Josh Marshall

Josh Marshall is editor and publisher of TalkingPointsMemo.com.

Articles by Josh

Okay, this is pretty funny.

Fox is reporting that Fox's own Tony Snow may be Scott McClellan's replacement as White House press secretary.

Isn't that more like an interdepartmental transfer than a job change?

Curt Weldon, who's yer daddy?

Watching the explanation for this one should be entertaining.

Over at TPMmuckraker.com, Paul Kiel has been walking you through the Russian energy/'security services' thread of the Abramoff scandal.

In short, two executives for the energy company Naftasib (Alexander Koulakovsky and Marina Nevskaya) were spreading money around Washington in the late 1990s looking for friends and favors. They hired Jack Abramoff. Abramoff then acted as the pass through by which Koulakovsky and Nevskaya bankrolled the sham nonprofit, the US Family Network, Tom DeLay's then-Chief of Staff Ed Buckahm set up while he was still on the government payroll. Buckham later used the US Family Network to kick start his lobbying firm Alexander Strategy Group. To make this all a little more complicated the Russian money was funnelled through front outfits in the UK and the Netherlands.

I know the trail of money and the details are rather byzantine. But suffice it to say that these foreign energy executives with what newspapers usually delicately refer to as 'close ties' to Russian security services were pumping millions of dollars into the Abramoff-Buckham-DeLay syndicate. And they were getting a lot in return.

You'll also remember that one of the quids Rep. Bob Ney (R-Toast) was trading for Jack Abramoff's quos were encomiums and hatchet-jobs slipped into the congressional record, for Abramoff's pals and enemies, respectively.

So with all that as background, here are remarks Rep. Curt Weldon (R-PA) inserted into the Congressional Record back on February 4th, 1999 ...

Now, Weldon does fancy himself something of a Russia hand. Indeed, his daughter, when she was only in her late 20s, set up a lobbying firm that seemed to specialize in getting fat contracts from Russian and Serbian interests which ended up getting favors from her dad. Indeed, one of them was Itera International Energy Corp, another Russian energy outfit with ties of various sorts to Russian government officials.

But I digress.

Whatever the deal with Itera, what was Weldon's thing with Koulakovsky? This guy was funnelling millions of dollars into the DeLay machine. His shenanigans and deals with DeLay, Abramoff and Buckham are a central part of the on-going federal corruption probe. Weldon seems to have thought he was a really, really great guy.


Safavian to Abramoff, April 30th, 2002: "My gut is telling me to take the GSA job before joining up with you and your band of merry men." More of the courtship here.

Let me tell you about a new project we're working on and will have up online sometime next month.

If you were reading TPM a year or more ago, you know that we did very granular and detailed tracking of where key members of Congress were on the Social Security issue. Most political news outlets were focused on that debate in late 2004 and early 2005. But we focused on a slice of the debate that we had unique access to because of our readers in different districts. We heard what the members were sending in constituent emails; we got reports from town meetings; details that were showing up in the local press, and more.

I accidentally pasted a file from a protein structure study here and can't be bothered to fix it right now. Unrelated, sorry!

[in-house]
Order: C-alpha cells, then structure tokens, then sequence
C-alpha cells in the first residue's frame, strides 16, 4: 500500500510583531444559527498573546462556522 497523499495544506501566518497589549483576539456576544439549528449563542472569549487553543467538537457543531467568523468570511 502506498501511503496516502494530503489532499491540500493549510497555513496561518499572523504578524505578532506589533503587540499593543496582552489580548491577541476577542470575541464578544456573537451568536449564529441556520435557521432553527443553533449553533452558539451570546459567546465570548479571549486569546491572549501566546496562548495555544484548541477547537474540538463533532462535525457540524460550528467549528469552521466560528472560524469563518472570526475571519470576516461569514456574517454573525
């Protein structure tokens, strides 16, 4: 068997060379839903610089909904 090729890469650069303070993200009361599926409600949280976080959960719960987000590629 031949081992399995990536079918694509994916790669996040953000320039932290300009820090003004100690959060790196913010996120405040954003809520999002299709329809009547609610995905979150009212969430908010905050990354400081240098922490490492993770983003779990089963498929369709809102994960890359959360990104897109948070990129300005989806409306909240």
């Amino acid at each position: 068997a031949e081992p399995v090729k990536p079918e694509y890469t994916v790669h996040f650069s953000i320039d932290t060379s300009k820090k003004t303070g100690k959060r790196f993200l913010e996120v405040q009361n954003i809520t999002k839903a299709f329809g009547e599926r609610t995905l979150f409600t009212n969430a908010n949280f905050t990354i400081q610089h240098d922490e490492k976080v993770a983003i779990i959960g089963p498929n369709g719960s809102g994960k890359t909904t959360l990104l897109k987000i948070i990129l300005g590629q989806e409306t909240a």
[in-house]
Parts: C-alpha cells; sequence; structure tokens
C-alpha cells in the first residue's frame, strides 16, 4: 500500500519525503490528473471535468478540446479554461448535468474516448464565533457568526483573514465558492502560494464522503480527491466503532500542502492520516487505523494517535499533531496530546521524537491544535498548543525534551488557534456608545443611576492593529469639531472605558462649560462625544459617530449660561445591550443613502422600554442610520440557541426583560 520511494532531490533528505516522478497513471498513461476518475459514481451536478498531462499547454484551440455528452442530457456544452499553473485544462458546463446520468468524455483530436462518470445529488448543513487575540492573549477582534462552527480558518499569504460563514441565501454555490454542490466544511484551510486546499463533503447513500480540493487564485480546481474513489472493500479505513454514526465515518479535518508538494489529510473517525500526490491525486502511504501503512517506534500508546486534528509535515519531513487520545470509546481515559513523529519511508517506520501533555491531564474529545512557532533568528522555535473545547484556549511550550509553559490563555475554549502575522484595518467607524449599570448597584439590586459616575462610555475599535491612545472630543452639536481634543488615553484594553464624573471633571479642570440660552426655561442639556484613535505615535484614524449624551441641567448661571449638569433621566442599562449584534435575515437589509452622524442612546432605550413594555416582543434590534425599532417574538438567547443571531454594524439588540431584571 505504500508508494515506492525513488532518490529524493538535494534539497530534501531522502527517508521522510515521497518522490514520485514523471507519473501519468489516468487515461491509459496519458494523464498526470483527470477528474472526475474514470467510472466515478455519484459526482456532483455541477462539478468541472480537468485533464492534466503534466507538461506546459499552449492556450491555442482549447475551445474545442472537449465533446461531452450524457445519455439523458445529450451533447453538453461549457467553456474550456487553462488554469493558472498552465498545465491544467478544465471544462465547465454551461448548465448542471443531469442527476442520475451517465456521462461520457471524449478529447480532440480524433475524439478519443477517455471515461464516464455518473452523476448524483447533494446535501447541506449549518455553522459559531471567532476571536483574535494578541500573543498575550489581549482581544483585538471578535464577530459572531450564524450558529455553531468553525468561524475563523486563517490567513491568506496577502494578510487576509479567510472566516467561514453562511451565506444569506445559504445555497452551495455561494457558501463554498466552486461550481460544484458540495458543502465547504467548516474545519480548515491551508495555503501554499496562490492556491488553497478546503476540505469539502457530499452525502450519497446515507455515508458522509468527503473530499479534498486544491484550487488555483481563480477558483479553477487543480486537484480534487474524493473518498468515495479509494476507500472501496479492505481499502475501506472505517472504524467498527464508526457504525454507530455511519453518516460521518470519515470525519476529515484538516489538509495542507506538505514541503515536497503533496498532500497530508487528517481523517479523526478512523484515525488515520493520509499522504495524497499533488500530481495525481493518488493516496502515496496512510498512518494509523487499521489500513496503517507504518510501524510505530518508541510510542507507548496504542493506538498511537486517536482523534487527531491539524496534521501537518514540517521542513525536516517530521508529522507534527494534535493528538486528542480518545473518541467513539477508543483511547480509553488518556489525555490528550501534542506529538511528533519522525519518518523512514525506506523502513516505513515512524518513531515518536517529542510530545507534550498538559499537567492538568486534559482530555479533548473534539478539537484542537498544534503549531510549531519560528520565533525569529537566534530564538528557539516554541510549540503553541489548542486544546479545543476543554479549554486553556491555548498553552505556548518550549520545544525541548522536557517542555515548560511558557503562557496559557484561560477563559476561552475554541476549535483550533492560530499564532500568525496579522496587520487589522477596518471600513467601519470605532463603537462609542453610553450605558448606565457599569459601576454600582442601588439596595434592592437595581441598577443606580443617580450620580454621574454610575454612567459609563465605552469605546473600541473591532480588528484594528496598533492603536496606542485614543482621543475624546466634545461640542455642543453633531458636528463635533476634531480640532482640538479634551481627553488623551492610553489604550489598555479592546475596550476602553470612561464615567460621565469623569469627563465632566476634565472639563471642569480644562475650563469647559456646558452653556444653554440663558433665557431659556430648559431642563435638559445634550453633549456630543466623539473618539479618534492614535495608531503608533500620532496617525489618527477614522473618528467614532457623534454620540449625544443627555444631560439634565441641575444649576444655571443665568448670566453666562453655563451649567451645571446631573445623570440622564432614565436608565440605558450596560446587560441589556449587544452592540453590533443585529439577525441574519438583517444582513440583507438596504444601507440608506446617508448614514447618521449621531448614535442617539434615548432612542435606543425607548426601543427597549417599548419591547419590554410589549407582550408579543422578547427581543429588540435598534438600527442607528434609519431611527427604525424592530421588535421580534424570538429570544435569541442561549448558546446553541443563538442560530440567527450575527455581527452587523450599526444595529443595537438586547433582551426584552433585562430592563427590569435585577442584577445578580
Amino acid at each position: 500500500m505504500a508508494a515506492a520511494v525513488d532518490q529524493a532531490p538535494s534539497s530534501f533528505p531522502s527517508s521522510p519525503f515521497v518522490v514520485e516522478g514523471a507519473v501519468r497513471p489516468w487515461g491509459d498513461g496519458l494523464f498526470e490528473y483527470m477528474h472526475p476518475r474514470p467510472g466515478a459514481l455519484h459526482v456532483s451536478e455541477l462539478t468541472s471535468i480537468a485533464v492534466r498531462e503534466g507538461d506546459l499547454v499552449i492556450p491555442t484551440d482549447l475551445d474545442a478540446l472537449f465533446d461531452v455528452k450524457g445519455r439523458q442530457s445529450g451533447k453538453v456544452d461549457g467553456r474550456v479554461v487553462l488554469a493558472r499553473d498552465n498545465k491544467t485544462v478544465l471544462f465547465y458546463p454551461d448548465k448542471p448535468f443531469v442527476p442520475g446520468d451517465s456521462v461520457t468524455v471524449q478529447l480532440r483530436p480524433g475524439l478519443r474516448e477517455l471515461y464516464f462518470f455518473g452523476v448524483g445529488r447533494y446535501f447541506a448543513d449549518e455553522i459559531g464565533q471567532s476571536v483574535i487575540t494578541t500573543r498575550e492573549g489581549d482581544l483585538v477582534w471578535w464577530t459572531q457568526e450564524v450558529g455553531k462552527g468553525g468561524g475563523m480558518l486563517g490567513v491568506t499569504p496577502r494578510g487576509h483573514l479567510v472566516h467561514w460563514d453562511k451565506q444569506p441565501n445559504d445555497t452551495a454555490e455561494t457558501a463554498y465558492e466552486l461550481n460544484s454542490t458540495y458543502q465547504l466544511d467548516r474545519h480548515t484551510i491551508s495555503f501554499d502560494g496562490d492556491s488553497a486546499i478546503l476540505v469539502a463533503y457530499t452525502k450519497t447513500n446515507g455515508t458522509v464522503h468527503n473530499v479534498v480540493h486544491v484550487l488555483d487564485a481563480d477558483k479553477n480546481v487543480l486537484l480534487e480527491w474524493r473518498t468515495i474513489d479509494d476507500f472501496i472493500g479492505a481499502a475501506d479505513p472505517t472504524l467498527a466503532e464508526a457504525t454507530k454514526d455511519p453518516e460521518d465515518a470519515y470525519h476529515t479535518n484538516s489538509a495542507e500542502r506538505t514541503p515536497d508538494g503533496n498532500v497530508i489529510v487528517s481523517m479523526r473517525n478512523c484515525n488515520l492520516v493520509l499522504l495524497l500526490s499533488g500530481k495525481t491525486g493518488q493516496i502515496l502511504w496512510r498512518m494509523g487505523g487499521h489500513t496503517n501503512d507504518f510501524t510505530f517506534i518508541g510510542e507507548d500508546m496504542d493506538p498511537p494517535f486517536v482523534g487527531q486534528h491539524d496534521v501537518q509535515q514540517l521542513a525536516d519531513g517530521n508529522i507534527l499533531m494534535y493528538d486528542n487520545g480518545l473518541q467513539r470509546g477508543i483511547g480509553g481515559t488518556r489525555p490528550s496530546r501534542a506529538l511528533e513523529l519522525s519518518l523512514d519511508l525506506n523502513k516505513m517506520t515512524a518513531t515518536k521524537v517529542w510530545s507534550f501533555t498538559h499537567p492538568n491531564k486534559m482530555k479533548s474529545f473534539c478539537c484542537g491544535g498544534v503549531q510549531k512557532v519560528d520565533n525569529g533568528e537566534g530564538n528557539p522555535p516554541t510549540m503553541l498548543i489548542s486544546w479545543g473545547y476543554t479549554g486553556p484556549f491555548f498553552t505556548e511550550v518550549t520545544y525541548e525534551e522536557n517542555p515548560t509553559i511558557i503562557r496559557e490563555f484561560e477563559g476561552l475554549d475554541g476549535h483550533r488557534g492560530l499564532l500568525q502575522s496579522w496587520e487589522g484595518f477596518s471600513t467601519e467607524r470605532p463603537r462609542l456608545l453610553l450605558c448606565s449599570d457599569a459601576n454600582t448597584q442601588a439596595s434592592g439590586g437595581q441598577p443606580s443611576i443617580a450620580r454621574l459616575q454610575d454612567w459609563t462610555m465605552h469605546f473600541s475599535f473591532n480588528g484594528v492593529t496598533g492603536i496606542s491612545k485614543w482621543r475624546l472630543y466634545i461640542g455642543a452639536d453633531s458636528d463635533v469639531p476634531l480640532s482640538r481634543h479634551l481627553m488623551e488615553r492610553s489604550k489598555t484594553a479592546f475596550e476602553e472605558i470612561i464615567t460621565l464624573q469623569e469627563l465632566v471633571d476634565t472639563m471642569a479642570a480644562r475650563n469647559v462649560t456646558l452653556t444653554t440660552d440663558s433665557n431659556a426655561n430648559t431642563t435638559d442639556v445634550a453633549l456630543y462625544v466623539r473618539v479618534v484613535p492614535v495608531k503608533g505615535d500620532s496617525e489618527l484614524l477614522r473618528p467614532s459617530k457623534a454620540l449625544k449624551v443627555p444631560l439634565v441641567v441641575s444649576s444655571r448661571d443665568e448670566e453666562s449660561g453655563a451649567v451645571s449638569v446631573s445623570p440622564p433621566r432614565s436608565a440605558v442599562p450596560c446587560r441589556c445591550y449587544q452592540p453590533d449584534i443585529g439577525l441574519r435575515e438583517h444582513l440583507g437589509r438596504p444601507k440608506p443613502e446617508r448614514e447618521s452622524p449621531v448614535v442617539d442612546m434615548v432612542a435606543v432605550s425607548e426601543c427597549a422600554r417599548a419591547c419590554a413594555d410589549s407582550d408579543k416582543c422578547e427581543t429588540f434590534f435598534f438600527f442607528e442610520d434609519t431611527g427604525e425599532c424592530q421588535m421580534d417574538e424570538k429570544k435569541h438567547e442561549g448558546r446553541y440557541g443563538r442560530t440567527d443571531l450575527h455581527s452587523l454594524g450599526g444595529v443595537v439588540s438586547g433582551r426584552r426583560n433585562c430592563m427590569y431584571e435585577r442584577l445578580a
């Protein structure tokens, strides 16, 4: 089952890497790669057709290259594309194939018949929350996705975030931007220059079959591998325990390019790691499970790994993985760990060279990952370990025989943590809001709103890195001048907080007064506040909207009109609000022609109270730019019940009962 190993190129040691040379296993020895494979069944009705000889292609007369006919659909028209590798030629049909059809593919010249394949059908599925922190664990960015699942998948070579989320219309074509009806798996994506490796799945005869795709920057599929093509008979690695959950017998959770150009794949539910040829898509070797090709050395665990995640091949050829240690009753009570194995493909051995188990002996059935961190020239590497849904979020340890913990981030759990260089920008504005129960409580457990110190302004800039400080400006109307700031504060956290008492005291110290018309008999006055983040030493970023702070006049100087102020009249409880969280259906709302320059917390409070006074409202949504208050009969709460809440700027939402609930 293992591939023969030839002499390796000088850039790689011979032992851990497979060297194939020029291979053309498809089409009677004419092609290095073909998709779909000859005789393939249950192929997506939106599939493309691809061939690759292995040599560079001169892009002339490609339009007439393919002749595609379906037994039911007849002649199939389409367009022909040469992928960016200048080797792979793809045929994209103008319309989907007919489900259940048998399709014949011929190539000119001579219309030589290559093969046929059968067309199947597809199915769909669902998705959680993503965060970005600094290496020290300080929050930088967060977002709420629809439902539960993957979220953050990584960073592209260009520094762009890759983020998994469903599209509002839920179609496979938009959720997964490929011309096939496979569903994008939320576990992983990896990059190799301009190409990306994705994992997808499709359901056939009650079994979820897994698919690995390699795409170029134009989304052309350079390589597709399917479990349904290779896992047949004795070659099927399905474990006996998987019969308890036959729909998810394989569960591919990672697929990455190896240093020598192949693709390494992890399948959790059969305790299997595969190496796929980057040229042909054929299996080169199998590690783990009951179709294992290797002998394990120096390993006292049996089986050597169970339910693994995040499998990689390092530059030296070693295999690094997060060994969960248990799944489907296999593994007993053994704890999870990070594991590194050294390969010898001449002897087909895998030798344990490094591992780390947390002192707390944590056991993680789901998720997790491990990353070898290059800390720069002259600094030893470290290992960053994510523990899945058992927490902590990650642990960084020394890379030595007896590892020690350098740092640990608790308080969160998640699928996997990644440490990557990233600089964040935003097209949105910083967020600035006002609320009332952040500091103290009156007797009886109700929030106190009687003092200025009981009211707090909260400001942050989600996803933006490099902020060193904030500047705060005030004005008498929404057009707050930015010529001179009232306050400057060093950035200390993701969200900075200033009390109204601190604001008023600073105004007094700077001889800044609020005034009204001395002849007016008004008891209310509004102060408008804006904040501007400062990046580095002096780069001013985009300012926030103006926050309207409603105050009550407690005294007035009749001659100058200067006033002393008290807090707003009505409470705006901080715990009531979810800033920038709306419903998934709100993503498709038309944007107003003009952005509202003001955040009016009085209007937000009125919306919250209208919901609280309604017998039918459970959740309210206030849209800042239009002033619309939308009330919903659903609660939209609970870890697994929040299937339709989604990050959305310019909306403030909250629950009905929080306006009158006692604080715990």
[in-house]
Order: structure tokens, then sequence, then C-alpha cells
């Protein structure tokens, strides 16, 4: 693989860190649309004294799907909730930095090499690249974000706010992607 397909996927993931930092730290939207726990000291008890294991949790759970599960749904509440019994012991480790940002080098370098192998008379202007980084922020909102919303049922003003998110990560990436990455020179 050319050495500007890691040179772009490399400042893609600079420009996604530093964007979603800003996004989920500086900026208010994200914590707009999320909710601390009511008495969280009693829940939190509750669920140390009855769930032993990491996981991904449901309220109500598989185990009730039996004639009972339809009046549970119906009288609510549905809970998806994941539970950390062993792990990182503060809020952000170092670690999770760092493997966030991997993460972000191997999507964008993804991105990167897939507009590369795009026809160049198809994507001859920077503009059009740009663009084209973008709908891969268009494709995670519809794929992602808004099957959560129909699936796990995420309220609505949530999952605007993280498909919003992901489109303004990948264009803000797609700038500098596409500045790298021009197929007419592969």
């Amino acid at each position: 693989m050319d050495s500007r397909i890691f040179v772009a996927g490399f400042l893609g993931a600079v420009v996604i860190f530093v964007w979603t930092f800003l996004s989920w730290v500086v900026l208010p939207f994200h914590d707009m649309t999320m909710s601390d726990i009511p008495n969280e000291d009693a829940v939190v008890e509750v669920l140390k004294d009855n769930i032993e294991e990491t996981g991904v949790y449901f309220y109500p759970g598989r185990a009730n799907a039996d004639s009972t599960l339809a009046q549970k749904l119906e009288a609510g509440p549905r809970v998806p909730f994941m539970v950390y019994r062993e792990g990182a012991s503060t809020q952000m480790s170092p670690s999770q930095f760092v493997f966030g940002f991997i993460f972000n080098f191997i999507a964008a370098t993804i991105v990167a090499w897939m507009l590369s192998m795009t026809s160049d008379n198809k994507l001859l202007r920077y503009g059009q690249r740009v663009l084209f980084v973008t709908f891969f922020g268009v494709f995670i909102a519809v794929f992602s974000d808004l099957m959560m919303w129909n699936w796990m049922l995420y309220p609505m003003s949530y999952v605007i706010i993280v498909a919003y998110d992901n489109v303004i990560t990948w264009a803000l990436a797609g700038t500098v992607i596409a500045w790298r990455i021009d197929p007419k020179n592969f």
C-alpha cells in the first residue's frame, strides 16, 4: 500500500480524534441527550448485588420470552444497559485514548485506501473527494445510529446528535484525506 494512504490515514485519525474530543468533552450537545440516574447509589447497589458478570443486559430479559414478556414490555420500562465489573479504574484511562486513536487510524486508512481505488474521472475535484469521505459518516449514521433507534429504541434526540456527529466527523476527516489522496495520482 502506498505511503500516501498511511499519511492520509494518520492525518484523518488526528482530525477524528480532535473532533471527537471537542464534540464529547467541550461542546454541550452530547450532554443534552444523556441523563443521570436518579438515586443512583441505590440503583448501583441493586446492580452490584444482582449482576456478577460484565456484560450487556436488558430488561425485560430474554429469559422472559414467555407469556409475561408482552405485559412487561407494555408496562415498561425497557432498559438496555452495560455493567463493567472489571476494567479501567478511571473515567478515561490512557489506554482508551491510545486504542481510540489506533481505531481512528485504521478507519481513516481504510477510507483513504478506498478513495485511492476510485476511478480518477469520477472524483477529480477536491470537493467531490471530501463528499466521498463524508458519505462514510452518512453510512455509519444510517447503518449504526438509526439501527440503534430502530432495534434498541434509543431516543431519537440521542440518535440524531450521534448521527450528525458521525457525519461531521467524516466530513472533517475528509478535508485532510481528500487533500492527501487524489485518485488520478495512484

We're going to employ that model to follow this year's mid-term elections. We'll be picking thirty to forty House and Senate races. Mainly, we'll choose the ones that seem genuinely in play, though we'll also probably feature a few that are just inherently interesting, even if the eventual outcome appears fairly clear.

We're setting up a special tabbed blog at TPMCafe, which will run live right through the November election. And there we'll provide wall-to-wall coverage of every race we're tracking -- every poll, every detail about fundraising, who's getting paid what, what's getting said at town meetings, who's running away from their old positions, bamboozling the press and so on. Everything you, the political junkie, need to keep your finger on the pulse of all these races.

The site will be run by our in-house staff and our crop of summer interns. But mainly we'll need you -- folks in the districts, reading the papers, attending the meetings, letting us know about mailings, telling us what you hear. A lot of it we'll do like I did the Social Security stuff, getting your emails, passing on key details to readers. But we'll also be posting reader reports as well.

Are you watching a race you think we should follow? Let us know. Are you in a district or state with a closely-watched race and interested in sending regular reports? Let us know that too.

Like each of our projects, it's an experiment. We're excited about this one. Stay tuned.

It's sad the state we've gotten to where, apparently, even firing incompetent executive branch appointees amounts to a win for the terrorists. Back in '04 we were still enough of a superpower that only turning out a president amounted to a win for the terrorists. That suggests that the terrorists truly have us over a barrel. We are so intimidated by them that we have to hold on to a failed defense secretary presumeably forever. Or until there are no more Muslims with a beef with us. Whichever comes first. It's cool that we're standing so tall.

America in good hands.

Pres. Bush: "I'm the decider, and I decide what's best. And what's best is for Don Rumsfeld to remain as the secretary of defense."